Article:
Project Description

Take in the Sights in Hood River

If you like taking scenic drives, Hood River, Oregon, is a stellar basecamp for exploring two spectacular Oregon scenic byways: the 105-mile Mount Hood Scenic Byway and the 70-mile Historic Columbia River Highway Scenic Byway.

From Hood River, the Mount Hood Scenic Byway leads south on OR-35 toward Mount Hood, which, at 11,245 feet, is the fourth highest peak in the entire Cascade Range. The byway winds its way through the Hood River Valley on the route known locally as the Hood River County Fruit Loop. The valley’s fertile volcanic soils have made it one of Oregon’s top fruit-growing regions. Fill up on strawberries, blueberries, cherries, apples, pears, vegetables and homemade goodies. Then, continue along this byway toward Mt. Hood Meadows, which opens in the summertime for scenic chairlift rides and special events. The iconic Timberline Lodge is also a must-see along this route.

The Historic Columbia River Highway celebrated its 100th anniversary in 2016 and continues to dazzle visitors who take the time to drive what’s long been known as the King of Roads. Weaving its way through the Columbia River Gorge National Scenic Area, this scenic byway winds past stunning viewpoints and rushing waterfalls as well as numerous charming towns with all the urban amenities you’ll need during your stay.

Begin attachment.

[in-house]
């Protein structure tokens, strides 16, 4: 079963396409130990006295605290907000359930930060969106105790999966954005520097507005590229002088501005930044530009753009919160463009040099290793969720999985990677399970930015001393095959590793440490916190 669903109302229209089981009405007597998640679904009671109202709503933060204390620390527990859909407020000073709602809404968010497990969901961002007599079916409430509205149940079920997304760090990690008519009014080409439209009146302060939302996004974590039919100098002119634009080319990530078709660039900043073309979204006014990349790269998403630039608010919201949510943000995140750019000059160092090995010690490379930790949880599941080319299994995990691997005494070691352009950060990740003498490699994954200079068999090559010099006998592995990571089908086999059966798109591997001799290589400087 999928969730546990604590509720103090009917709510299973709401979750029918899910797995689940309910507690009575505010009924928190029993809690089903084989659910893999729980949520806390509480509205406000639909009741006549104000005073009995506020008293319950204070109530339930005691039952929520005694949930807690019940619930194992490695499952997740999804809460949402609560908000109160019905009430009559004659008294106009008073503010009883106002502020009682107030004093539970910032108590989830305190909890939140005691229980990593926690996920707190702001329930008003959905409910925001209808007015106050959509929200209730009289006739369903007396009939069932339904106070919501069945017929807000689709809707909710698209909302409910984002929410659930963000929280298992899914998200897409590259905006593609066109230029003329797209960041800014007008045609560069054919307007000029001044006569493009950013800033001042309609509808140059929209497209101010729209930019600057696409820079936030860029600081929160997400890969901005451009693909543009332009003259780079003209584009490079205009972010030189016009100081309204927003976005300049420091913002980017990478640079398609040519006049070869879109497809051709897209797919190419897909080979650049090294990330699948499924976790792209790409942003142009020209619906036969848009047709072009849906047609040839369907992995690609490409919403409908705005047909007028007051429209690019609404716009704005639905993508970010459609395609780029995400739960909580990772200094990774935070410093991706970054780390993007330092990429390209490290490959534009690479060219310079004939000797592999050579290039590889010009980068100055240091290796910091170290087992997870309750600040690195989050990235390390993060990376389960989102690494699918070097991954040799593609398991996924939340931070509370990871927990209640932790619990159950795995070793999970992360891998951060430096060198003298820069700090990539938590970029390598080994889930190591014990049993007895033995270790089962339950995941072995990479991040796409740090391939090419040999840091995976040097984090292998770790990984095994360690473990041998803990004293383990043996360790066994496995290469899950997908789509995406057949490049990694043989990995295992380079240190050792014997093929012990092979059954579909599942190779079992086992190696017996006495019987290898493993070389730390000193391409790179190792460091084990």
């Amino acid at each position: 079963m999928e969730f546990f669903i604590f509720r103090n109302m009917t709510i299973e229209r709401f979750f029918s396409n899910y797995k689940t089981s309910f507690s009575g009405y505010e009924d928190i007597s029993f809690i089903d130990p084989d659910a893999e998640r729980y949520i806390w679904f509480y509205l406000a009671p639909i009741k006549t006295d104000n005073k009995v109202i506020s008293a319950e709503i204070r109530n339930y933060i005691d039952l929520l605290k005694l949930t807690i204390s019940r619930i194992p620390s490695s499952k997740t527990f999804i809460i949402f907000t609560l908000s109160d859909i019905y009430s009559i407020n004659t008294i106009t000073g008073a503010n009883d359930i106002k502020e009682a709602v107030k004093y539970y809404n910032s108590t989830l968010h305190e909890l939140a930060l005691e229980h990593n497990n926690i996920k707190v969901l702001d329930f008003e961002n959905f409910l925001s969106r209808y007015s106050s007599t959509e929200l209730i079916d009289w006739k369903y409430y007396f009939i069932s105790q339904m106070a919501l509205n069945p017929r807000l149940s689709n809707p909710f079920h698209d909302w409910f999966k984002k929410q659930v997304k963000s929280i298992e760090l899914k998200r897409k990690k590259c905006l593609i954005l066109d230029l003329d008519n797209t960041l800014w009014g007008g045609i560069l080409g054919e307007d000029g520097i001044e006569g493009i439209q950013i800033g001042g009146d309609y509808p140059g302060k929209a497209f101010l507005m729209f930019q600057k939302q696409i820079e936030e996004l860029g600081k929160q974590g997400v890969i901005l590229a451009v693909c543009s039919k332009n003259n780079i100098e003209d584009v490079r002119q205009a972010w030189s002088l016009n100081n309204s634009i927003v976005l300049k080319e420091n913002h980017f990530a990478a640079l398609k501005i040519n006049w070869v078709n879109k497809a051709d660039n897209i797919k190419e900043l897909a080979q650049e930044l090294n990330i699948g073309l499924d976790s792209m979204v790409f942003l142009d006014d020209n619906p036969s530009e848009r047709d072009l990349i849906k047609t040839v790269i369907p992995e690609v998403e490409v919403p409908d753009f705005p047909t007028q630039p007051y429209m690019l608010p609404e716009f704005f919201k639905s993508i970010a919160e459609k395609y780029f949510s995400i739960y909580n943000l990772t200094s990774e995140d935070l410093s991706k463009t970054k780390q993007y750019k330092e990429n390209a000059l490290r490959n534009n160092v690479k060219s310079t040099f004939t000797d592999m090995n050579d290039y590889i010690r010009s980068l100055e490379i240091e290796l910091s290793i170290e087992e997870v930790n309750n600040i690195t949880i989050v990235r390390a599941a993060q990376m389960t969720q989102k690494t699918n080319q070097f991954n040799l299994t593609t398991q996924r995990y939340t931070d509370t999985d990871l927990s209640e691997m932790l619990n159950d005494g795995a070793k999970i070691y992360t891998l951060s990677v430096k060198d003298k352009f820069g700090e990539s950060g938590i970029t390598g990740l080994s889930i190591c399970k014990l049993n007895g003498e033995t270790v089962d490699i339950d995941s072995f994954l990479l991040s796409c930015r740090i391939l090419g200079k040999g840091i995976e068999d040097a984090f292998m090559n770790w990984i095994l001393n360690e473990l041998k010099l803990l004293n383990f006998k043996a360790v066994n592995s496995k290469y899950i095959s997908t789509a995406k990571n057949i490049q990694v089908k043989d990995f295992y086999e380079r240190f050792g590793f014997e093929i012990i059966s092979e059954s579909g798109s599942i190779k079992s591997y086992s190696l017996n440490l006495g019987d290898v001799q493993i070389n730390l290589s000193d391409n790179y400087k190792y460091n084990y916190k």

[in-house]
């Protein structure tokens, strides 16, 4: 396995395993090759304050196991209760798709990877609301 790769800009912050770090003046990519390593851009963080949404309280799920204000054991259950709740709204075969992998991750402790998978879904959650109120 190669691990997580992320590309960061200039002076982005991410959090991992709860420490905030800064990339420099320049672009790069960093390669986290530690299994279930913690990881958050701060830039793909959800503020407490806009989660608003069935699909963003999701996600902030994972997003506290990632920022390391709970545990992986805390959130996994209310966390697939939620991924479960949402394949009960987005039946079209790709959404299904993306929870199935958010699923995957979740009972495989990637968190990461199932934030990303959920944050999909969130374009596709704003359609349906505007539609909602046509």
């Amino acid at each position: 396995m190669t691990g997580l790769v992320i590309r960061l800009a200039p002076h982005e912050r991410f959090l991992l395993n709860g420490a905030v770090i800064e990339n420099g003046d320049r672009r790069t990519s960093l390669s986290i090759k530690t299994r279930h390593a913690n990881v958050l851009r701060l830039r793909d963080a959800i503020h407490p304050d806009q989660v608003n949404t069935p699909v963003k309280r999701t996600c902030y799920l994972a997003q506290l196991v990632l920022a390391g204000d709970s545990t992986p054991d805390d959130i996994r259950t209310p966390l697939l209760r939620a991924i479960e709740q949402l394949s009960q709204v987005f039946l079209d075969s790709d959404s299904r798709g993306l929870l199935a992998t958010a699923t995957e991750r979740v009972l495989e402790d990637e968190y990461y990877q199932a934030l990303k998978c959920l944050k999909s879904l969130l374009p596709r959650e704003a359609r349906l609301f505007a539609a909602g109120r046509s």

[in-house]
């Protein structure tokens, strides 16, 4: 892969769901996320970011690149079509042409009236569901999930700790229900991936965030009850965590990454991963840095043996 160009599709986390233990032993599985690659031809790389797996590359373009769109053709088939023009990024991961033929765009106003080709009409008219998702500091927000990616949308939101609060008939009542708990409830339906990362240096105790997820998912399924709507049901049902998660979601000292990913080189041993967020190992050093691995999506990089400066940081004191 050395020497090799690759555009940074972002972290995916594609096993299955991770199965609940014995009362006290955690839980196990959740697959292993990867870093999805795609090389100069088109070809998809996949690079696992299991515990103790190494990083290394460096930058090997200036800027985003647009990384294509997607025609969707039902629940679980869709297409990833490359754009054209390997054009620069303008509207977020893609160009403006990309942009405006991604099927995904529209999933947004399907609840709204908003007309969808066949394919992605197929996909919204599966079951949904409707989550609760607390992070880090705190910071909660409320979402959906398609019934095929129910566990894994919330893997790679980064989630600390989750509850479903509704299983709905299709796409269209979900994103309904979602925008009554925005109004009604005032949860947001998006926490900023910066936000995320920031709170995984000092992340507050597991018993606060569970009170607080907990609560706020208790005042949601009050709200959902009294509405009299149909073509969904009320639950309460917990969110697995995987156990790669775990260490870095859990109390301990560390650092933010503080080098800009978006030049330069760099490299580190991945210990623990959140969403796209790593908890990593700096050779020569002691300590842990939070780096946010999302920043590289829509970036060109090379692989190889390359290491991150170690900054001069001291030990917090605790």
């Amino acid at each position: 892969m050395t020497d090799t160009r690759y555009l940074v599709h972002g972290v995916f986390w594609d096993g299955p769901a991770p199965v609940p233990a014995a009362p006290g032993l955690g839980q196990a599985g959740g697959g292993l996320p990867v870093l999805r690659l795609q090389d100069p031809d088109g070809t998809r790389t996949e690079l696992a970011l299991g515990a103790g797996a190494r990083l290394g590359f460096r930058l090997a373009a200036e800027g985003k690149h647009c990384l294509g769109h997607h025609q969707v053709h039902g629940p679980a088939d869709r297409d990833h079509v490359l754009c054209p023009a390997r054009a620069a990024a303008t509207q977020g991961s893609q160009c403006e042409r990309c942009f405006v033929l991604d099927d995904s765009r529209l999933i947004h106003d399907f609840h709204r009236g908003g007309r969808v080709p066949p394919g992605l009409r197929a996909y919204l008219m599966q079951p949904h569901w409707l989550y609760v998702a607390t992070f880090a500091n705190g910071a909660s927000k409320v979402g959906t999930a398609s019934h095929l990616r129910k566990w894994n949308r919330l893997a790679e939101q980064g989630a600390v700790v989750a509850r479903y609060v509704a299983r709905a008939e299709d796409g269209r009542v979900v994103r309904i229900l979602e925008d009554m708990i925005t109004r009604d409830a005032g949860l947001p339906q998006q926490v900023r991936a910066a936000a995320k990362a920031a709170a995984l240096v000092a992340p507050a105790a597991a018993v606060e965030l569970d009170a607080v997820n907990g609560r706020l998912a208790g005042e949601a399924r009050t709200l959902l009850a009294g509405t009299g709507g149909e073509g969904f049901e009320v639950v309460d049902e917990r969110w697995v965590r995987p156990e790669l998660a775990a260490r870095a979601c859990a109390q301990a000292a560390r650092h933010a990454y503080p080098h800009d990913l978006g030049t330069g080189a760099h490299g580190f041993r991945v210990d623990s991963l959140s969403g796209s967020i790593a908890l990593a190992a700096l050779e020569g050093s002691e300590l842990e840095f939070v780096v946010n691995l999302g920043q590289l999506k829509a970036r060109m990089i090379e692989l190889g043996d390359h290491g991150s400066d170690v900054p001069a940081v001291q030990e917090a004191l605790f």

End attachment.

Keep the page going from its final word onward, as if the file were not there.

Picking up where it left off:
If driving the byway west to east, some popular stops include the 1918 Vista House, Crown Point, Bonneville Lock and Dam, the Bridge of the Gods and the Columbia Gorge Discovery Center & Museum. No drive along this byway would be complete without a waterfall hikeDue to the Eagle Creek Fire of 2017, the Historic Columbia River Highway and State Trail, and hikes accessed from it, are closed from Larch Mountain to Hood River. Visit TripCheck.com for the most up-to-date road conditions. View a list of nearby alternative hikes.

Visitors can rent bikes to explore the 4.5-mile car-free section of the Historic Columbia River Highway and State Trail between Hood River and Mosier. The Mosier Twin Tunnels Trail was abandoned in 1954 with the construction of Interstate 84 and then reopened in 2000 to walkers and cyclists only. Start at the Mark O. Hatfield Trailhead West ($5 day-use fee). At the end of the trail, cyclists can drop into the town of Mosier for a bite to eat or a stop at the Mosier Famers Market (Sundays, 4-7 pm, June-September).

All three of these routes are very popular on weekends in the summertime. Consider going mid-week or early in the morning to avoid congestion.